Stay safe and healthy.
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Old 05-27-22, 10:04 AM
  #30  
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Originally Posted by Tourist in MSN View Post
I sent you a private message with a copyrighted paywall article that I saved to my hard drive years ago.

Another one, I saved this to my hard drive in 2016, but this is not paywall so listed the link here:
https://www.roadbikerider.com/why-th...a-is-wrong-d3/

About a decade ago I asked my Dr about max heart rate, he did the 220 minus age thing. And I did a stress test at about that time on a treadmill, asked the cardiologist that was supervising the test about max heart rate, she did the same thing, 220 minus ... etc.. In both cases I specified that I was asking about it for bicycling. From what I have seen in the literature, the 220 minus age number underestimates things for many people, so I generally hold to that as that would include some safety factor. (I am not a medical professional, do not assume that I know anything other that the references I cited.)

I have not had a heart problem, but I do not want to get a heart problem so I use an HRM to tell me if I am working too hard. That often tells me to stop pedaling on steep uphills, in those cases I can walk my bikes up hills at a steady pace with lower heart rate.

Two of my friends had stents installed in the past decade, both were cyclists, one took a trip to a hospital while in the middle of the bike ride. One of them used to be slower than me, but with his stent he became much faster than me.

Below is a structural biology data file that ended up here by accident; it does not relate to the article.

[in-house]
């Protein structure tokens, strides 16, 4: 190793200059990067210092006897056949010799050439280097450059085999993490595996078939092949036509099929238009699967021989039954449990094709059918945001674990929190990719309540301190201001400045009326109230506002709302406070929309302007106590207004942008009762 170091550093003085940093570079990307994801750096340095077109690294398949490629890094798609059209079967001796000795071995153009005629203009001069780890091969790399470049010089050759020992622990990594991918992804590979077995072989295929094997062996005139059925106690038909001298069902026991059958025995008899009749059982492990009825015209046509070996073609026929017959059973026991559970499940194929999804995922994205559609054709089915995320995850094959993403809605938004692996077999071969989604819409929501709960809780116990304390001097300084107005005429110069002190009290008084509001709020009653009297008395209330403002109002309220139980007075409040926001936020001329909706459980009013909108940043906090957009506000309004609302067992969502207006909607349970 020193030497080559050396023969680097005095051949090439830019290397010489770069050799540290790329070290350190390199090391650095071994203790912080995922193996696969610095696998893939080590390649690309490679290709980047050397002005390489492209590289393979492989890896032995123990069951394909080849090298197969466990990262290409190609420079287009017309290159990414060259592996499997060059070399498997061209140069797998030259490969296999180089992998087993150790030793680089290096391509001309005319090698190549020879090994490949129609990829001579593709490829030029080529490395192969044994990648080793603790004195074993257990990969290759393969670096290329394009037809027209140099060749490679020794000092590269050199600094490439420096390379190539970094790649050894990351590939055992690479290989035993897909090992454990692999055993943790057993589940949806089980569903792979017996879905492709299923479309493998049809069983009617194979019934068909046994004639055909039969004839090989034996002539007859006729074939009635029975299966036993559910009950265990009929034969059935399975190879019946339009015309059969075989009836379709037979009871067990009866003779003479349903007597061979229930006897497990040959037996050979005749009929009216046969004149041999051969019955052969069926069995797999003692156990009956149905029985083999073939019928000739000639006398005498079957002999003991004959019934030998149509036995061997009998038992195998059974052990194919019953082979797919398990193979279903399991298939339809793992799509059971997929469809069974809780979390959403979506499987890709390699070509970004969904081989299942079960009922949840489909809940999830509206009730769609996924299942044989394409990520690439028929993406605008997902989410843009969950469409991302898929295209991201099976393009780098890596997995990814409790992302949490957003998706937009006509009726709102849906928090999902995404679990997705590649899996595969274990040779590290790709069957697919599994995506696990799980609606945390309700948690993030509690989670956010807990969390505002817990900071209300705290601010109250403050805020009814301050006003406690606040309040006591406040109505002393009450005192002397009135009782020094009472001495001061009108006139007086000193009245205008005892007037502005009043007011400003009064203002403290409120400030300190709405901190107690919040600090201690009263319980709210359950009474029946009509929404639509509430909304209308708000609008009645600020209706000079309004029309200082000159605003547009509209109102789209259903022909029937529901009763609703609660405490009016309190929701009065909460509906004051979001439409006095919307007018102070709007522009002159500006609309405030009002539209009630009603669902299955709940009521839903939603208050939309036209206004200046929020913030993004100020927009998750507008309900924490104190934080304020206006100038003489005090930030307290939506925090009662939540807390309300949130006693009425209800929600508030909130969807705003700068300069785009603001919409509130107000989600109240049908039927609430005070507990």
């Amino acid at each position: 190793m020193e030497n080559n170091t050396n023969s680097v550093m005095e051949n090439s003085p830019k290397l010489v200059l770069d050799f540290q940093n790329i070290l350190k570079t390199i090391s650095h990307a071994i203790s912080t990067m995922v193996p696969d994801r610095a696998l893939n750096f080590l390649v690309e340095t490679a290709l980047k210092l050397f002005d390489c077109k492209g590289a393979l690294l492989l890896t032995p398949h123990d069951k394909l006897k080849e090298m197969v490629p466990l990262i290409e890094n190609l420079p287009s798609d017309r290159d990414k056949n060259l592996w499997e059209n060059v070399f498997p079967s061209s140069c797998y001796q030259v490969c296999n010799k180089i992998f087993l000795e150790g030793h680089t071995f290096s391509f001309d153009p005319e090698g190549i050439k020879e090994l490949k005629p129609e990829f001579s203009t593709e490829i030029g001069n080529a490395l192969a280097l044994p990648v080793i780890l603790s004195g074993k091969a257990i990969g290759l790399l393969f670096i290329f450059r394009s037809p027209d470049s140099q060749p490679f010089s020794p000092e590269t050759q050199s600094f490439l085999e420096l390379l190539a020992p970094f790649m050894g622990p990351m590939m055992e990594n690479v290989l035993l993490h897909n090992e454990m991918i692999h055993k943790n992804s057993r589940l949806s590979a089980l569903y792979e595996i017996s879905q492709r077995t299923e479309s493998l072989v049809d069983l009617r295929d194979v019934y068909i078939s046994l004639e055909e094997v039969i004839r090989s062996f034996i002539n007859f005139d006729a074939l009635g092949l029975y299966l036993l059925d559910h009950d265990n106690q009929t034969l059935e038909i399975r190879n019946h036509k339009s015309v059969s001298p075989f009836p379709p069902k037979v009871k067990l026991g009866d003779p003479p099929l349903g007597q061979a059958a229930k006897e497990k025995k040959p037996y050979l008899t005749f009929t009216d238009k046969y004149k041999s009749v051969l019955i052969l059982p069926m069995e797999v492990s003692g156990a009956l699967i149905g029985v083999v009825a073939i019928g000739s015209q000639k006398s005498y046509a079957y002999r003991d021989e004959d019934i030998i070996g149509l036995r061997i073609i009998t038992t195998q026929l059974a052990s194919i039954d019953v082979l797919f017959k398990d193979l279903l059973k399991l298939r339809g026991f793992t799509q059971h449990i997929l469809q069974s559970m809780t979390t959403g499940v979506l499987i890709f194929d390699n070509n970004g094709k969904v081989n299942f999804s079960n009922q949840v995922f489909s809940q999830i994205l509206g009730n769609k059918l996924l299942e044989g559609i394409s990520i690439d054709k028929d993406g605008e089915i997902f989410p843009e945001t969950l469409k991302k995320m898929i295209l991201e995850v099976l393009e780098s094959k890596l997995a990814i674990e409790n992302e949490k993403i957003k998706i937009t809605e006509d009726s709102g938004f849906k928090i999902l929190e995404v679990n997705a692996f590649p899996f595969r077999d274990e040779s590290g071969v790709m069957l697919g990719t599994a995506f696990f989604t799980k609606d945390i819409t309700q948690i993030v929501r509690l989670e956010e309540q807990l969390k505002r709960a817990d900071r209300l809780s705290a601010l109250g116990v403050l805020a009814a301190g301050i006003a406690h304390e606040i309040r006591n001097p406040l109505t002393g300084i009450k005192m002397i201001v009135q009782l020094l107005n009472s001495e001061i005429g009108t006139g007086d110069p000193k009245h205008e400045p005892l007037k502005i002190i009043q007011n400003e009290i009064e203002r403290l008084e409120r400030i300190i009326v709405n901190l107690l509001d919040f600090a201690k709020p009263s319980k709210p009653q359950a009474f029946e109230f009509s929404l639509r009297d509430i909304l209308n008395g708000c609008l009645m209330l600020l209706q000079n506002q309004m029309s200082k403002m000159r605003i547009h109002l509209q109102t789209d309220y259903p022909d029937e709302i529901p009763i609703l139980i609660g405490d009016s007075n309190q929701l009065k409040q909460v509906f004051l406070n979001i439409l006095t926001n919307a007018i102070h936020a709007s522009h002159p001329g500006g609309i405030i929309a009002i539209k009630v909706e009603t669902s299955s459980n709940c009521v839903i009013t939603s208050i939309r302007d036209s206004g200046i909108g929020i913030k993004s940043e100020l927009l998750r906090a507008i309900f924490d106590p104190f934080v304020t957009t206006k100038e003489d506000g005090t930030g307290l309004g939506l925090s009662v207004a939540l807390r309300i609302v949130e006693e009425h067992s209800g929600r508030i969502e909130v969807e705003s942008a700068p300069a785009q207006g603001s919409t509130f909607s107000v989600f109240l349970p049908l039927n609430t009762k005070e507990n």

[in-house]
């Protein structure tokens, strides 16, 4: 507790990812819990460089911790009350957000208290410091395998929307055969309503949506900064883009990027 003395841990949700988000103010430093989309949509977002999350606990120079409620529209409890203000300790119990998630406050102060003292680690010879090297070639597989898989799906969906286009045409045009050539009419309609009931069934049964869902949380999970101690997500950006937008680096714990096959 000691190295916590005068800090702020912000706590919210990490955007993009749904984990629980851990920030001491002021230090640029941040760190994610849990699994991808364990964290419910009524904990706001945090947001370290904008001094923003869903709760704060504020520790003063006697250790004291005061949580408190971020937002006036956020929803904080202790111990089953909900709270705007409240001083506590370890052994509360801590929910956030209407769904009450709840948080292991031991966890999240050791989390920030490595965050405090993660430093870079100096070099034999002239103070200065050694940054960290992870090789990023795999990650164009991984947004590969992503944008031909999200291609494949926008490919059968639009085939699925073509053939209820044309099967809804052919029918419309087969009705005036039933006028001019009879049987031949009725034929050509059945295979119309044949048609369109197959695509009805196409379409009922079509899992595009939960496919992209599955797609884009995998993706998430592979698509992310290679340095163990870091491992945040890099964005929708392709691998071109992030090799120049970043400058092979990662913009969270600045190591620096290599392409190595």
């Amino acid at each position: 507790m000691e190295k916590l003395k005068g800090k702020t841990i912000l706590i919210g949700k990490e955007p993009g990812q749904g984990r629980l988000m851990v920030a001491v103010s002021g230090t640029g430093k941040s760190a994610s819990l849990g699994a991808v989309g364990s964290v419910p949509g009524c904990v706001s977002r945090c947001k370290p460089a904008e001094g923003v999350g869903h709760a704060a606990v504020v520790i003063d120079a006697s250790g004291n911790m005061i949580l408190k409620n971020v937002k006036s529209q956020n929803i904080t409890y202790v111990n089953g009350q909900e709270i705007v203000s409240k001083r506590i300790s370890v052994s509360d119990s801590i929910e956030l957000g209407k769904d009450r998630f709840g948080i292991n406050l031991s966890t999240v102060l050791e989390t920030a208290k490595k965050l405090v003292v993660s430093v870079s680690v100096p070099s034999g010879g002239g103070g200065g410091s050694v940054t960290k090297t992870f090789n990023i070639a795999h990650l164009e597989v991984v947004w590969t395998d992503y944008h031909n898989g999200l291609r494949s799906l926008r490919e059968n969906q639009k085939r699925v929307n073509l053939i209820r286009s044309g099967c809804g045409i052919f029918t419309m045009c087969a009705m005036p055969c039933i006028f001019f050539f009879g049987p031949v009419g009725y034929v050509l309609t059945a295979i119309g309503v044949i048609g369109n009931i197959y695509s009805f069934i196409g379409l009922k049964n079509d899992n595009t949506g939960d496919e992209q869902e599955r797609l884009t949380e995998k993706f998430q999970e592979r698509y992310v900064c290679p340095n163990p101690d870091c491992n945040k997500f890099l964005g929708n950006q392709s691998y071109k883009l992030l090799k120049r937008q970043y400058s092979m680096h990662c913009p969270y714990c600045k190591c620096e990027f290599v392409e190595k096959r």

I have used the monitor mostly to hit target ranges for workouts. Most often that was to stay in a nice 70-80% aerobic zone, but sometimes a (60-70&) temperate or even (50-60&) low intensity zone. Back in the day the calculated range was so low as to be almost a whole zone off. I could easily reach the calculated maximum.

From what I read in the PM the calculation may be likely to be even further off at older ages. So it seems less reasonable to rely on it. I think I'll just make a judgement call on what feels like an 80% effort after some time at using the monitor with the erg. I'll include some harder and easier efforts to reality check what seems right. It should help that I have an idea of what an 80% effort felt like in the old days.
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Old 05-27-22, 10:29 AM
  #31  
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Originally Posted by staehpj1 View Post
I have used the monitor mostly to hit target ranges for workouts. Most often that was to stay in a nice 70-80% aerobic zone, but sometimes a (60-70& temperate or even (50-60& low intensity zone. ...
...
We clearly are using it for different purposes, you are using it to guide training and exercise, I am using it to avoid unhealthy overexertion.
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Old 05-27-22, 02:01 PM
  #32  
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Originally Posted by Tourist in MSN View Post
We clearly are using it for different purposes, you are using it to guide training and exercise, I am using it to avoid unhealthy overexertion.